If you’ve spent a significant amount of time around a toddler, chances are you’re familiar with toddler tantrums. The “terrible twos” and “threenager threes” are no walk in the park. If you have a cranky toddler on your hands, you might be relieved to know you are not alone.
Every toddler is prone to the occasional bad day. Since infants can’t express their emotions with words, they often use tears, screaming, and body language to express pain, frustration, and fear. From teething to illness, there are many reasons little ones can have a bad day. Here are a few tips to keep calm and carry on when your little one isn’t cooperating.
The C.A.L.M. Method
The C.A.L.M. method is a great tool to keep both you and your toddler patient and practical in times of stress. The next time you’re feeling overwhelmed, remember the four steps of the C.A.L.M. method to get from chaotic to calm quickly.
- Create a Calming Environment
- Act with Empathy and Practical Solutions
- Look for the Root of the Problem
- Maintain Patience
Create a Calming Environment
Creating a calm environment is one of the easiest ways to handle tantrums because it can prevent them before they take place. Relaxing music can soothe cranky babies, and allowing children to sleep longer than usual can also prevent pre-nap meltdowns.
If your children are homeschooled and prone to frustration, take breaks to prevent burnout and overwhelm and consider having a period of time in the afternoon devoted to reading, listening to calming music, and other quiet activities.
Act with Empathy and Provide Practical Solutions
Remember that your child may be acting out of frustration or fear when they have a tantrum. Act with empathy while providing practical solutions to resolve the situation. Here are the first steps you should take during a tantrum.
- Offer Snacks
- Provide Opportunities for Sleep
- Check Temperature
Look for the Root of the Problem
As adults it may be easy for us to assume that our children are behaving badly to act out or exert their independence, but in reality many tantrums can be the result of an illness, hunger, delayed nap time, and other factors that are outside of their control. Here are some of the most common causes of childhood tantrums.
Hungry babies are prone to crying, and hungry toddlers are prone to tantrums. Sticking to a feeding schedule is the easiest way to prevent hunger-related meltdowns, but keeping snacks handy for trips and busy days can help you stay prepared when sticking to your normal schedule isn’t possible.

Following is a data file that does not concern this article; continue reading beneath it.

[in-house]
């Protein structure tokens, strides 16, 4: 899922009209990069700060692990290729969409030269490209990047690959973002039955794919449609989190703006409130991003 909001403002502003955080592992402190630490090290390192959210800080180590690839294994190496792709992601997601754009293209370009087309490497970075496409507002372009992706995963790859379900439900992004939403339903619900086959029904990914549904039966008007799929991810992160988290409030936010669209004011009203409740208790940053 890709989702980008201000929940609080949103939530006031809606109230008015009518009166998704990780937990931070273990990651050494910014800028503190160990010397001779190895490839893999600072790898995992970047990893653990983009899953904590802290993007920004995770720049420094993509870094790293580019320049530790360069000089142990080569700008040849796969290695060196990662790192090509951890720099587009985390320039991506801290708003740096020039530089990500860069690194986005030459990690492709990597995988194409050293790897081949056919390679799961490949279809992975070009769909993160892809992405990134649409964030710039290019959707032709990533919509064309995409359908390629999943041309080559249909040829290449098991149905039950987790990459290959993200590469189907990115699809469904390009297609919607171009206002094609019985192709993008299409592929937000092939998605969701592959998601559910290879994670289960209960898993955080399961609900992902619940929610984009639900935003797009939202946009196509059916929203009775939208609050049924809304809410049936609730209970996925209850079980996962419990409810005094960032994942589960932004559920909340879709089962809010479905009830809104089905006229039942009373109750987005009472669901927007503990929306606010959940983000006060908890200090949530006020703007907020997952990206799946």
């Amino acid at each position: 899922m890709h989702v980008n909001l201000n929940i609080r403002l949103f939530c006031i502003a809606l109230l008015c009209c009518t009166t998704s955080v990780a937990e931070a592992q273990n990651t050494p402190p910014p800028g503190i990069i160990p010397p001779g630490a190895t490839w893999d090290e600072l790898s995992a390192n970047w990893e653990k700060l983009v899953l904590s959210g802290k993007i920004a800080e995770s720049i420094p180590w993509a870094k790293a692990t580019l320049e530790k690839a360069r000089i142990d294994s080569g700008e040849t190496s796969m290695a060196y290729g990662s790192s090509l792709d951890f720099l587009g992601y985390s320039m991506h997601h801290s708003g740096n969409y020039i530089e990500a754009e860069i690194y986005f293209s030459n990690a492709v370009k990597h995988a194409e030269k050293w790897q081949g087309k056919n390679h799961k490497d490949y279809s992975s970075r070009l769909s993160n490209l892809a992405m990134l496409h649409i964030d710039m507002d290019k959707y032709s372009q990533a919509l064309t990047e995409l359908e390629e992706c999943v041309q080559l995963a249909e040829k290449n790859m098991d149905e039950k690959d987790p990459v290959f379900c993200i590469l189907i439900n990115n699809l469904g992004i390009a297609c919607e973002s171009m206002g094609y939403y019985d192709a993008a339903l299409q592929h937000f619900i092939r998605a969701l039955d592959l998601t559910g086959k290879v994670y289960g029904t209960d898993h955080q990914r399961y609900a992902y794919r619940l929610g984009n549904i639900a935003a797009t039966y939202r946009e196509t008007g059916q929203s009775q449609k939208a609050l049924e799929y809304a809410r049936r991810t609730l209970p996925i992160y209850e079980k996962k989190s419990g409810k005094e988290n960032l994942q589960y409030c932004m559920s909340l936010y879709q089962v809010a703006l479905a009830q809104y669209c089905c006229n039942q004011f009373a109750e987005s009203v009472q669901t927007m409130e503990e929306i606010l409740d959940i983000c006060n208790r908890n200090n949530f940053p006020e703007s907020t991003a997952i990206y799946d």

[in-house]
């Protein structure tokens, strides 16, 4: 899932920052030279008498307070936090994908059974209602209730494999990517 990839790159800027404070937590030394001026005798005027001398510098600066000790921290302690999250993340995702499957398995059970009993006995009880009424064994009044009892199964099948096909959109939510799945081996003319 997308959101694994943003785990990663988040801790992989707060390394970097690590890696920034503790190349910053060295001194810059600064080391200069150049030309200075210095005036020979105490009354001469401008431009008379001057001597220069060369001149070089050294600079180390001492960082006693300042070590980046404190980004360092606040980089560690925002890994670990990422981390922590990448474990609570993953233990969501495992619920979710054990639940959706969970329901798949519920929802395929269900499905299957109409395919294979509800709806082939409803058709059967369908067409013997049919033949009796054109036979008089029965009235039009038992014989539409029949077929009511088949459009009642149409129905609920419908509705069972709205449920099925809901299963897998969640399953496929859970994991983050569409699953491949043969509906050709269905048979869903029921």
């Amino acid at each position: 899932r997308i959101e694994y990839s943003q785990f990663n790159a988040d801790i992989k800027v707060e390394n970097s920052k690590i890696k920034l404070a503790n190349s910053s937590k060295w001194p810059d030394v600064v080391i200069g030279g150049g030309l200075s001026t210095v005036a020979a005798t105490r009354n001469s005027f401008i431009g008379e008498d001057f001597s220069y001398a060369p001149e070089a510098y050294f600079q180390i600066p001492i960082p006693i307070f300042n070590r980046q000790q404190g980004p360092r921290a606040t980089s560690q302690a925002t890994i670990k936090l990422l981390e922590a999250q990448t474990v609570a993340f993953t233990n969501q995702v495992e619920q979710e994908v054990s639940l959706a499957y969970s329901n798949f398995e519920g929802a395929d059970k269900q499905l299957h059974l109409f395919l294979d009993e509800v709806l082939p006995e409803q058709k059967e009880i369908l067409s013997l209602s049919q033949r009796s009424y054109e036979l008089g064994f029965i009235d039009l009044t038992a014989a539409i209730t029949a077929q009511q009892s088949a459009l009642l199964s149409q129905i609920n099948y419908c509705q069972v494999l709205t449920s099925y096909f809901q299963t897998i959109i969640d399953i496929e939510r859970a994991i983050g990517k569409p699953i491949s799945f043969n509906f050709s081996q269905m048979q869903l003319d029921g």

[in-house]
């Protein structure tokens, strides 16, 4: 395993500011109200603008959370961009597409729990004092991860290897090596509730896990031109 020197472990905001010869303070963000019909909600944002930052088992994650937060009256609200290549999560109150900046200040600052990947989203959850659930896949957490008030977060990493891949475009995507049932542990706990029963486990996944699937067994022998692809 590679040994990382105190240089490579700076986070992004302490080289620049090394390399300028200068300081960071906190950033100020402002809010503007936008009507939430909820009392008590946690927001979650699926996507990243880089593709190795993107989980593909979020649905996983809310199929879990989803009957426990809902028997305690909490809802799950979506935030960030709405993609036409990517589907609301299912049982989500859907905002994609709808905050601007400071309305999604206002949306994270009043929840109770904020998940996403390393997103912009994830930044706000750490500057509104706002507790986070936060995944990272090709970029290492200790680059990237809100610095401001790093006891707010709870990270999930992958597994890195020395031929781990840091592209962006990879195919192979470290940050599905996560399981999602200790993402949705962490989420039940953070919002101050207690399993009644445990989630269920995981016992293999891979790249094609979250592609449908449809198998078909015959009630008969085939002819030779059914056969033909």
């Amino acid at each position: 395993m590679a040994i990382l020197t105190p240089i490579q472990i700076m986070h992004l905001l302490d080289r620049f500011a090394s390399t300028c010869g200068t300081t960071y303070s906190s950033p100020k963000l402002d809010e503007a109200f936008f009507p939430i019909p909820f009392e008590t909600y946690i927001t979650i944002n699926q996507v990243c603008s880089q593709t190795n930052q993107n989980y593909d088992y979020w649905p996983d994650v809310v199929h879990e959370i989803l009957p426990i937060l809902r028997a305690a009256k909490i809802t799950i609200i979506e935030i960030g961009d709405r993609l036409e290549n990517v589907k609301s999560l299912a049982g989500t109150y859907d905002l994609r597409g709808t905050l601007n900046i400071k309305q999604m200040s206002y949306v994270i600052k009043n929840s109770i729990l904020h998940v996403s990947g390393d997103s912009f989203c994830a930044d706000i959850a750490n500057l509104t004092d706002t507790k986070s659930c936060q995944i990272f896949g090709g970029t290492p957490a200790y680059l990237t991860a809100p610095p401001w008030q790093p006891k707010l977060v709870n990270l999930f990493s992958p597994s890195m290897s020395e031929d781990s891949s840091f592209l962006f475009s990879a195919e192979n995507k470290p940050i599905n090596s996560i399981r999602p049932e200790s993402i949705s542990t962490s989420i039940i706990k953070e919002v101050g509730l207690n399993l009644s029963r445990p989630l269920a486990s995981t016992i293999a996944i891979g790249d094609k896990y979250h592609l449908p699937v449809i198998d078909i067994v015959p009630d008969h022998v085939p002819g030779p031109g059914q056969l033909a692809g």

Lack of Sleep
It’s a universally acknowledged truth that sleepy babies make grumpy babies. Creating and sticking to a routine is the easiest way to alleviate tantrums caused by a lack of sleep, but there are times when your baby may need more than the usual amount of nap time. On holidays and trips or when your routine is interrupted, understand that it’s normal for your child to respond in the only way they know how to get your attention before they learn to talk - by crying.
Teething babies are infamous for crying. After all, growing teeth is painful. If you’ve ever had wisdom teeth grow through the gums, you’ll know just how bad it can feel. If your baby is experiencing teething, don’t lose your cool over crying. Several teething products can help ease and alleviate the pain.
If your child is crying repeatedly and no other cause can be found, you should make an appointment with your his or her pediatrician to rule out any illnesses. Check for fever and monitor eating and bathroom habits in case a virus or infection is to blame.
If your child is in pain and too young to convey it through verbal communication, he or she may have outbursts as a result. Prolonged periods of crying in which food, sleep, diaper changes, affection, and attention do nothing to calm your little one, it’s important to see your pediatrician to ensure no serious underlying causes are to blame.
It’s true. Sometimes children and adolescents act out in order to receive attention. For little ones especially, it’s important to help them understand the ways attention can be requested in a calm and collected way, but for babies, the need for a mother’s affection cannot be translated through words, so it’s inevitable that some tears may occur. If you feel your little one is in need of extra attention or affection, try to make time in your schedule to spend quality time with him or her.
The last thing you want to do when your child is throwing a tantrum is lose your patience. Not only does acting out of anger create a barrier between the problem and the solution, but your ultimate goal should be to both handle the situation while acting as a role model for your child.
Children as early as 2 can mimic the behavior of the adults around them. If you lose your cool every time your child loses his, he will learn that anger is an acceptable response to frustration. Infants and adolescents who see their parents model patience and perseverance through times of frustration and difficulty are more likely to do the same.